I slowly walked over to the armchair near the fireplace and collapsed into it, nightmare completely forgotten.
Dad is gone. How is dad gone?
I just sat there while mom broke down harder and John ran to his room. I just sat there, staring at the empty fireplace. Deep down, I knew this moment was going to change my life forever.
“Um, I have some homework to get done and a date with Amy tonight. I’ll talk to you all later.” I got up and started to walk up the stairs to my bedroom, in a daze. When I got to my room, I dropped my backpack on the floor and fell face first into the bed. Almost instantly, I was out.
I can barely keep my eyes open. The drugs are hitting me a little too fast. I need to stay awake for a little while longer, just until we get home. I turn my head to the right and see her. My wife. She is napping after a long day exploring Vancouver with-
I look in the rearview mirror and there she is, my little bean, Sammy. She is fast asleep too.
I dazedly look back at the road. Shit! Why is that guy on the wrong side of the bridge? Holy shit! There’s another one! What is going on?
I’m swerving out of the way of all these cars going the wrong way on the bridge, seven, eight, nine of them, before I realize that I am the one going the wrong way.
My frantic swearing has woken up my wife and daughter now. Sammy is in the back crying. My wife is screaming at me to look out. I turn to look at her. She is terrified. Light illuminates her face and I look into her dark blue eyes with gold flecks. I see her comprehension. She sees that I am on drugs and she starts screaming louder to look out.
I look back at the road just in time to see the White Dodge Ram coming right for us. Tires scream as brake pedals are slammed to the floor. But it was no use. It was too late.
The impact came. I hit the truck head on and you could hear the metal of the car twisting as it wrapped around the pickup truck. The screaming and crying stopped instantly. All I could hear was twisting metal.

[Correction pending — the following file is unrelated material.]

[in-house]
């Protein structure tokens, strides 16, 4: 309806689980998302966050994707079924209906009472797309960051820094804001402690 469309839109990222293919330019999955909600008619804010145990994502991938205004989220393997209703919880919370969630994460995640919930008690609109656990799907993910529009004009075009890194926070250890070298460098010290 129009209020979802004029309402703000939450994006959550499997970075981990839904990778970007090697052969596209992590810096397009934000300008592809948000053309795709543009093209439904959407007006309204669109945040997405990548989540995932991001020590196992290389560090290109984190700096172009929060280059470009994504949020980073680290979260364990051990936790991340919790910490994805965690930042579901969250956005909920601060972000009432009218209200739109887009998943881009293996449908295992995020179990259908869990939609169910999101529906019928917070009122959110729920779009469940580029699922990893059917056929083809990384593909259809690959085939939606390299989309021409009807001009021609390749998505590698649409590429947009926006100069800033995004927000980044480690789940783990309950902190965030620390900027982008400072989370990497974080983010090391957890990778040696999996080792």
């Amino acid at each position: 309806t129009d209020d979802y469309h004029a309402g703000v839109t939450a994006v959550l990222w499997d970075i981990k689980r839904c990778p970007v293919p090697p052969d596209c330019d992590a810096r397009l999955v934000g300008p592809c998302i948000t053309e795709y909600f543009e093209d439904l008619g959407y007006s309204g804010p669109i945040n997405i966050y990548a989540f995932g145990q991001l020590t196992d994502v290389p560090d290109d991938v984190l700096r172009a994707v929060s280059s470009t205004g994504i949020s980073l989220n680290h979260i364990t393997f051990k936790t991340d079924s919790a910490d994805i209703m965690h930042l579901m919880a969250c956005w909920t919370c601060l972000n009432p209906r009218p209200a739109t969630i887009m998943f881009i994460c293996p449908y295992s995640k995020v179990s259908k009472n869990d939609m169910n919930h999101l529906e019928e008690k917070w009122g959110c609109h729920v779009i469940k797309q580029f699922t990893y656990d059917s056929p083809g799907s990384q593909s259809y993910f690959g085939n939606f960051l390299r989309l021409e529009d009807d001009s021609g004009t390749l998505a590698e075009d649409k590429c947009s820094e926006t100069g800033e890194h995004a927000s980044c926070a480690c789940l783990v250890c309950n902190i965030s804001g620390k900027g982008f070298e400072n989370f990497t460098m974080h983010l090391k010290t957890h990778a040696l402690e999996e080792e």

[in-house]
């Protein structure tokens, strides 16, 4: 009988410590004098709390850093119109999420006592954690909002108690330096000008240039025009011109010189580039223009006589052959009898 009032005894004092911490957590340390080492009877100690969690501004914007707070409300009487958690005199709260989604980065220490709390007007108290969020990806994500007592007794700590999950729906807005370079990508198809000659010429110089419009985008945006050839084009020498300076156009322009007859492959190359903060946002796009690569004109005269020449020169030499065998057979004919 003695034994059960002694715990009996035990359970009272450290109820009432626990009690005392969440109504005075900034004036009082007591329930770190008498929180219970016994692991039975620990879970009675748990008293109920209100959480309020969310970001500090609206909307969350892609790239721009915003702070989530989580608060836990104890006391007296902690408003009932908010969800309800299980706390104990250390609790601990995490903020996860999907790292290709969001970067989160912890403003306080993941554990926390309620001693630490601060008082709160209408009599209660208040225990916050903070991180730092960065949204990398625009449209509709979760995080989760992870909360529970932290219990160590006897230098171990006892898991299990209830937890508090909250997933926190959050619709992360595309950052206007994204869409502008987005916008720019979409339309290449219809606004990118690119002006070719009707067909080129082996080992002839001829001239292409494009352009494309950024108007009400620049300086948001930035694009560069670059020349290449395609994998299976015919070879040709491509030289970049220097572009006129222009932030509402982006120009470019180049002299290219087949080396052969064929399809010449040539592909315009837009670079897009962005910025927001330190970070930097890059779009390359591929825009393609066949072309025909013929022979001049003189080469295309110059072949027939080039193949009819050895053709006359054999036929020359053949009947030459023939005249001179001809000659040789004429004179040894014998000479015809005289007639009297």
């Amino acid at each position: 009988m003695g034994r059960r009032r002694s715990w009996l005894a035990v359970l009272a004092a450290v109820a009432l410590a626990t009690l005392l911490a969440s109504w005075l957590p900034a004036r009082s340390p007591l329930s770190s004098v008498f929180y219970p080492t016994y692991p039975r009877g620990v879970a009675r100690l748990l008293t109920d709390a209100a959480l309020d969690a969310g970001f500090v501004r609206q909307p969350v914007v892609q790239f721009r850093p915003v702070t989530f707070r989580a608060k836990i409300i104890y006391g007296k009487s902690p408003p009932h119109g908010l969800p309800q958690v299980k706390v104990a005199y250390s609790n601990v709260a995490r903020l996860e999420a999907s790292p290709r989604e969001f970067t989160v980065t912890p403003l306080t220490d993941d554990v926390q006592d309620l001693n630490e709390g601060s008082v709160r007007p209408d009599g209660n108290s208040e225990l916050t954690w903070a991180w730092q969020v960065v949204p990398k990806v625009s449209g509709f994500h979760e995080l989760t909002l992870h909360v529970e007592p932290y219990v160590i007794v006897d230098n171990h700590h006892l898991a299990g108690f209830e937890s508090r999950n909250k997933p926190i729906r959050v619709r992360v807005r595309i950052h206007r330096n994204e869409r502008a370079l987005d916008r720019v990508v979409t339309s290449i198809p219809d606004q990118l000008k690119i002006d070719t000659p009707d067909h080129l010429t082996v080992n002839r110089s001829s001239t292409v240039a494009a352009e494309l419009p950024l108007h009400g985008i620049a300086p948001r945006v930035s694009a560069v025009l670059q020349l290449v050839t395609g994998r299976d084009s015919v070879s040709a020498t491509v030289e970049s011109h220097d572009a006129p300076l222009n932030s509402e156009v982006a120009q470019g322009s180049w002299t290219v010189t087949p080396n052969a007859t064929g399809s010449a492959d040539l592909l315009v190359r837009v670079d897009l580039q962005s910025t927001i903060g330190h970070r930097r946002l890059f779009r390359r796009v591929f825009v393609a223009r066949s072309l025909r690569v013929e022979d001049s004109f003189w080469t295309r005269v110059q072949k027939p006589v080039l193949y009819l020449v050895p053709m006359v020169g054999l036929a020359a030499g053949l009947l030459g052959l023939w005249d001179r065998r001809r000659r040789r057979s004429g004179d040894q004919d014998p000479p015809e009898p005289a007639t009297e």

And then it got quiet. Finally. All I wanted to do was close my eyes, but an intense pain in my head kept distracting me from my high. I opened my eyes to a horrific sight. There was red everywhere. Shattered glass littered the car. There was solid white right in front of me, but my door wasn’t blocked. I opened the door and stepped out.
There was a man on the ground about 25 feet away. He was bleeding everywhere and his eyes were closed. I walked around the wreckage, but my wife and daughter were nowhere to be found. I got back in my beat up old Camry and turned to look where my wife had been moments earlier.
There was so much red. So much red. Where my wife had been, was the broken frame of the car and part of the pickup truck. Mangled inside that was something else. I looked back to where Sammy was crying just a second ago, right behind my wife. I saw more red, more broken cars, and something I could barely make out.
Reality started to sink in. All that red, was the blood of the people I loved most in the world. The mangled bodies of my wife and little girl were twisted with the metal of the car. I killed my family.
I jumped out of the car and ran to the other side to try to pry them out. I needed to save them, but it was no use. Only the jaws of life could pry those vehicles apart from each other.